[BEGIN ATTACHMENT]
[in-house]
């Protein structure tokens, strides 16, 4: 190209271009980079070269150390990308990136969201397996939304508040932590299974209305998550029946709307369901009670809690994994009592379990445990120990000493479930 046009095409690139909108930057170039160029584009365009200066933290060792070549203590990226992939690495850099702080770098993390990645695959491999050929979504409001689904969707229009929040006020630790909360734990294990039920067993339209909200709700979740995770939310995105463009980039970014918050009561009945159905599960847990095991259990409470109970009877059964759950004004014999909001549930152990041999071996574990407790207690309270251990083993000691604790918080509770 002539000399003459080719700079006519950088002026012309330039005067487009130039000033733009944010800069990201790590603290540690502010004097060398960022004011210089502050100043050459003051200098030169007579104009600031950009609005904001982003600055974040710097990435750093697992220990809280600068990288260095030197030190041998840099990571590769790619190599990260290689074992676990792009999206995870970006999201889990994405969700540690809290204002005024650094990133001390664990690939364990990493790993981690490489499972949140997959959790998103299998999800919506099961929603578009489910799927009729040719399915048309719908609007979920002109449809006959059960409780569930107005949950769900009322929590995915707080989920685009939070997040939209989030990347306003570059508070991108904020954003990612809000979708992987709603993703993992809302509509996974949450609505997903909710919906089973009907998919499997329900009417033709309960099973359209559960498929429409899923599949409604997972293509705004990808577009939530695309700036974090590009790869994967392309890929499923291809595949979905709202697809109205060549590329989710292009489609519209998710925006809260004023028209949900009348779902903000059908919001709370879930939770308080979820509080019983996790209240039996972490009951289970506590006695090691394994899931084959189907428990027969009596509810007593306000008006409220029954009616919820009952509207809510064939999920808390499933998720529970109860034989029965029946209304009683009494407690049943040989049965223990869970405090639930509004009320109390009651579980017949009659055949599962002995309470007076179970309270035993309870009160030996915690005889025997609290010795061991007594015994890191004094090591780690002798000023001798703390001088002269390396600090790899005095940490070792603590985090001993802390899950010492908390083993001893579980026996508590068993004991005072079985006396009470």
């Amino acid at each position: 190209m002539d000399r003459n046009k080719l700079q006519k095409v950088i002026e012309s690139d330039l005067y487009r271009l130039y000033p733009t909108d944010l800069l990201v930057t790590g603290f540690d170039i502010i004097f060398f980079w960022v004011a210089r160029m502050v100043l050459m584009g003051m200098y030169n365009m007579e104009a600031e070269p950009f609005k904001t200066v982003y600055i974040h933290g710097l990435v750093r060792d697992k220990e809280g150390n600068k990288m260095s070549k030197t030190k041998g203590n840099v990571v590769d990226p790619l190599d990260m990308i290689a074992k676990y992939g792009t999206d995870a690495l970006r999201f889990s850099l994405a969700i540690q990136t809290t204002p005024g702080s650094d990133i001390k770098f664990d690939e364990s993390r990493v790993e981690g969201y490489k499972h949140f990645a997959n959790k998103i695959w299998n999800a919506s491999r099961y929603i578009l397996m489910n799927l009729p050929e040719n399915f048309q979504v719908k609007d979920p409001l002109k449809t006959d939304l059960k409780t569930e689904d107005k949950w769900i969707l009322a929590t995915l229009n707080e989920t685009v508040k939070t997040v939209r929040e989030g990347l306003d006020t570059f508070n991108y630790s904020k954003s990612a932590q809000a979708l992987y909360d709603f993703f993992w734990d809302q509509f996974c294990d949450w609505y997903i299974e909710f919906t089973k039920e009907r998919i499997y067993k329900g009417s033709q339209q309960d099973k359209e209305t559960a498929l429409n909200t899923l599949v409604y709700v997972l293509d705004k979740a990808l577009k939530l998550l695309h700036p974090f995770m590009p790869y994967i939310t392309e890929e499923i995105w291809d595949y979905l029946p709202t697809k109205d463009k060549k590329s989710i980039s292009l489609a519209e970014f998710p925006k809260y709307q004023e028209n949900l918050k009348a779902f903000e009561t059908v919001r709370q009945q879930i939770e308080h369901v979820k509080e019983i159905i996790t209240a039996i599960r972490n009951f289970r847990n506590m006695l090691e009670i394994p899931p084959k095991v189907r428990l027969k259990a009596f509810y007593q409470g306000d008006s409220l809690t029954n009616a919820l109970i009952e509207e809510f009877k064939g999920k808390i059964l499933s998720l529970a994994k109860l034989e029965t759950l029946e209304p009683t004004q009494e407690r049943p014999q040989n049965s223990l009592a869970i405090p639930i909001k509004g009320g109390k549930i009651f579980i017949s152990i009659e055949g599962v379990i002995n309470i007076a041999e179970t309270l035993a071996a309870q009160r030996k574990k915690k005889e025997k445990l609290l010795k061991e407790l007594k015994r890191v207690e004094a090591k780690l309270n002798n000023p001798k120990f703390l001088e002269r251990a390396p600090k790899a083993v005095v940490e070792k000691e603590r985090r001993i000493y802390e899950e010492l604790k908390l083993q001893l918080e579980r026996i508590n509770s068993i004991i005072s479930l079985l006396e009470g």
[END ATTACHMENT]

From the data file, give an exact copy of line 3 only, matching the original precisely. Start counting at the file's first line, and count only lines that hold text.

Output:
């Amino acid at each position: 190209m002539d000399r003459n046009k080719l700079q006519k095409v950088i002026e012309s690139d330039l005067y487009r271009l130039y000033p733009t909108d944010l800069l990201v930057t790590g603290f540690d170039i502010i004097f060398f980079w960022v004011a210089r160029m502050v100043l050459m584009g003051m200098y030169n365009m007579e104009a600031e070269p950009f609005k904001t200066v982003y600055i974040h933290g710097l990435v750093r060792d697992k220990e809280g150390n600068k990288m260095s070549k030197t030190k041998g203590n840099v990571v590769d990226p790619l190599d990260m990308i290689a074992k676990y992939g792009t999206d995870a690495l970006r999201f889990s850099l994405a969700i540690q990136t809290t204002p005024g702080s650094d990133i001390k770098f664990d690939e364990s993390r990493v790993e981690g969201y490489k499972h949140f990645a997959n959790k998103i695959w299998n999800a919506s491999r099961y929603i578009l397996m489910n799927l009729p050929e040719n399915f048309q979504v719908k609007d979920p409001l002109k449809t006959d939304l059960k409780t569930e689904d107005k949950w769900i969707l009322a929590t995915l229009n707080e989920t685009v508040k939070t997040v939209r929040e989030g990347l306003d006020t570059f508070n991108y630790s904020k954003s990612a932590q809000a979708l992987y909360d709603f993703f993992w734990d809302q509509f996974c294990d949450w609505y997903i299974e909710f919906t089973k039920e009907r998919i499997y067993k329900g009417s033709q339209q309960d099973k359209e209305t559960a498929l429409n909200t899923l599949v409604y709700v997972l293509d705004k979740a990808l577009k939530l998550l695309h700036p974090f995770m590009p790869y994967i939310t392309e890929e499923i995105w291809d595949y979905l029946p709202t697809k109205d463009k060549k590329s989710i980039s292009l489609a519209e970014f998710p925006k809260y709307q004023e028209n949900l918050k009348a779902f903000e009561t059908v919001r709370q009945q879930i939770e308080h369901v979820k509080e019983i159905i996790t209240a039996i599960r972490n009951f289970r847990n506590m006695l090691e009670i394994p899931p084959k095991v189907r428990l027969k259990a009596f509810y007593q409470g306000d008006s409220l809690t029954n009616a919820l109970i009952e509207e809510f009877k064939g999920k808390i059964l499933s998720l529970a994994k109860l034989e029965t759950l029946e209304p009683t004004q009494e407690r049943p014999q040989n049965s223990l009592a869970i405090p639930i909001k509004g009320g109390k549930i009651f579980i017949s152990i009659e055949g599962v379990i002995n309470i007076a041999e179970t309270l035993a071996a309870q009160r030996k574990k915690k005889e025997k445990l609290l010795k061991e407790l007594k015994r890191v207690e004094a090591k780690l309270n002798n000023p001798k120990f703390l001088e002269r251990a390396p600090k790899a083993v005095v940490e070792k000691e603590r985090r001993i000493y802390e899950e010492l604790k908390l083993q001893l918080e579980r026996i508590n509770s068993i004991i005072s479930l079985l006396e009470g």